## Syntax

`az = azimuth(lat1,lon1,lat2,lon2)`

az = azimuth(lat1,lon1,lat2,lon2,ellipsoid)

az = azimuth(lat1,lon1,lat2,lon2,`units`

)

az = azimuth(lat1,lon1,lat2,lon2,ellipsoid,`units`

)

az = azimuth(`track`

,...)

## Description

`az = azimuth(lat1,lon1,lat2,lon2)`

calculates
the great circle azimuth from point 1 to point 2, for pairs of points
on the surface of a sphere. The input latitudes and longitudes can
be scalars or arrays of matching size. If you use a combination of
scalar and array inputs, the scalar inputs will be automatically expanded
to match the size of the arrays. The function measures azimuths clockwise
from north and expresses them in degrees or radians.

`az = azimuth(lat1,lon1,lat2,lon2,ellipsoid)`

computes
the azimuth assuming that the points lie on the ellipsoid defined
by the input `ellipsoid`

. `ellipsoid`

is
a `referenceSphere`

, `referenceEllipsoid`

, or `oblateSpheroid`

object, or a vector
of the form `[semimajor_axis eccentricity]`

. The
default ellipsoid is a unit sphere.

`az = azimuth(lat1,lon1,lat2,lon2,``units`

)

uses
the input string `units`

to define the angle
units of `az`

and the latitude-longitude coordinates.
Use `'degrees'`

(the default value), in the range
from 0 to 360, or `'radians'`

, in the range from
0 to 2*pi.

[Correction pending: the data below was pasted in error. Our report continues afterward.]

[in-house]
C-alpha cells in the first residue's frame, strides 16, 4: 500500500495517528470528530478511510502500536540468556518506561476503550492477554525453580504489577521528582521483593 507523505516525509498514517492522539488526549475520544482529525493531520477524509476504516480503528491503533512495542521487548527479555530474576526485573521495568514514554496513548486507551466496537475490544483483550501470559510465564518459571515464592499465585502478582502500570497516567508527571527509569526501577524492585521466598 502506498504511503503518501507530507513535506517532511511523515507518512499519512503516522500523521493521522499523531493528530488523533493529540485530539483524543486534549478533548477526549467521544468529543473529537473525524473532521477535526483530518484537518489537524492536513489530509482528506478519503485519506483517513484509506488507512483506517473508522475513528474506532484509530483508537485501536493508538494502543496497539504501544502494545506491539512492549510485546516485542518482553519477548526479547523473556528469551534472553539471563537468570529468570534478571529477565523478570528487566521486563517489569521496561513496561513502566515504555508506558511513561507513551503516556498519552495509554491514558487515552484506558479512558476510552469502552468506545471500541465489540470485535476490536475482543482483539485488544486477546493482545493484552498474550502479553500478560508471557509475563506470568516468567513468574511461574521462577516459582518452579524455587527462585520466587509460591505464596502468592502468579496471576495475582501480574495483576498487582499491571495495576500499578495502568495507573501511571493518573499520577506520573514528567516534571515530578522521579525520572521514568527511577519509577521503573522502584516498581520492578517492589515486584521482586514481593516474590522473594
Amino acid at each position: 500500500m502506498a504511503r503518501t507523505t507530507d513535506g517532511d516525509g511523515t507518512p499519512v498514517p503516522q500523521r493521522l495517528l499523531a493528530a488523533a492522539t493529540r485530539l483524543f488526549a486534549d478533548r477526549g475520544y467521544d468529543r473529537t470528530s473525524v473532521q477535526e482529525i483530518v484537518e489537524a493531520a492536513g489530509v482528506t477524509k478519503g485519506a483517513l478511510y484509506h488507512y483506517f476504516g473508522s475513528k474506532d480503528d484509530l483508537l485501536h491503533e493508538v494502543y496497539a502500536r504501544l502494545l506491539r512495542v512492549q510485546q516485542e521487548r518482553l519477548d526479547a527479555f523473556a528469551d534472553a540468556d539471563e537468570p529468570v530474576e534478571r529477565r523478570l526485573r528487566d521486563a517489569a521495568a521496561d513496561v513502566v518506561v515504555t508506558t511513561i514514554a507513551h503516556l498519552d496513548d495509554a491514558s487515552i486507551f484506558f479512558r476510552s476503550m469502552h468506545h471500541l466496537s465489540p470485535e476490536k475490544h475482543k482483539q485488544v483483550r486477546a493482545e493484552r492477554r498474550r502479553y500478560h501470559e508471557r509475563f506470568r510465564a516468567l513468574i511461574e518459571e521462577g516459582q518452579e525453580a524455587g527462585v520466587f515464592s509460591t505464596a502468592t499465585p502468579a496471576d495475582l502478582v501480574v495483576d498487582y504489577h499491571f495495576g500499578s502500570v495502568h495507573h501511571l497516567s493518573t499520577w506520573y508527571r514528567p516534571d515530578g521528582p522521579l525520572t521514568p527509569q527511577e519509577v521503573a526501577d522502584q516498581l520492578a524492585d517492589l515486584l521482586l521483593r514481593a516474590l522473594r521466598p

`az = azimuth(lat1,lon1,lat2,lon2,ellipsoid,``units`

)

specifies
both the `ellipsoid`

vector and the units of `az`

.

`az = azimuth(``track`

,...)

uses
the input string `track`

to specify either
a great circle or a rhumb line azimuth calculation. Enter `'gc'`

for
the `track`

string (the default value), to
obtain great circle azimuths for a sphere or geodesic azimuths for
an ellipsoid. (Hint to remember string name: the letters "g"
and "c" are in both great circle and geodesic.) Enter `'rh'`

for
the `track`

string to obtain rhumb line azimuths
for either a sphere or an ellipsoid.

## Examples

Find the azimuth between two points on the same parallel, for
example, (10ºN, 10ºE) and (10ºN, 40ºE). The azimuth
between two points depends on the `track`

string
selected.

% Try the 'gc' track string.
az = azimuth('gc',10,10,10,40)
% Compare to the result obtained from the 'rh' track string.
az = azimuth('rh',10,10,10,40)

Find the azimuth between two points on the same meridian, say
(10ºN, 10ºE) and (40ºN, 10ºE):

% Try the 'gc' track string.
az = azimuth(10,10,40,10)
% Compare to the 'rh' track string.
az = azimuth('rh',10,10,40,10)

Rhumb lines and great circles coincide along meridians and the
Equator. The azimuths are the same because the paths coincide.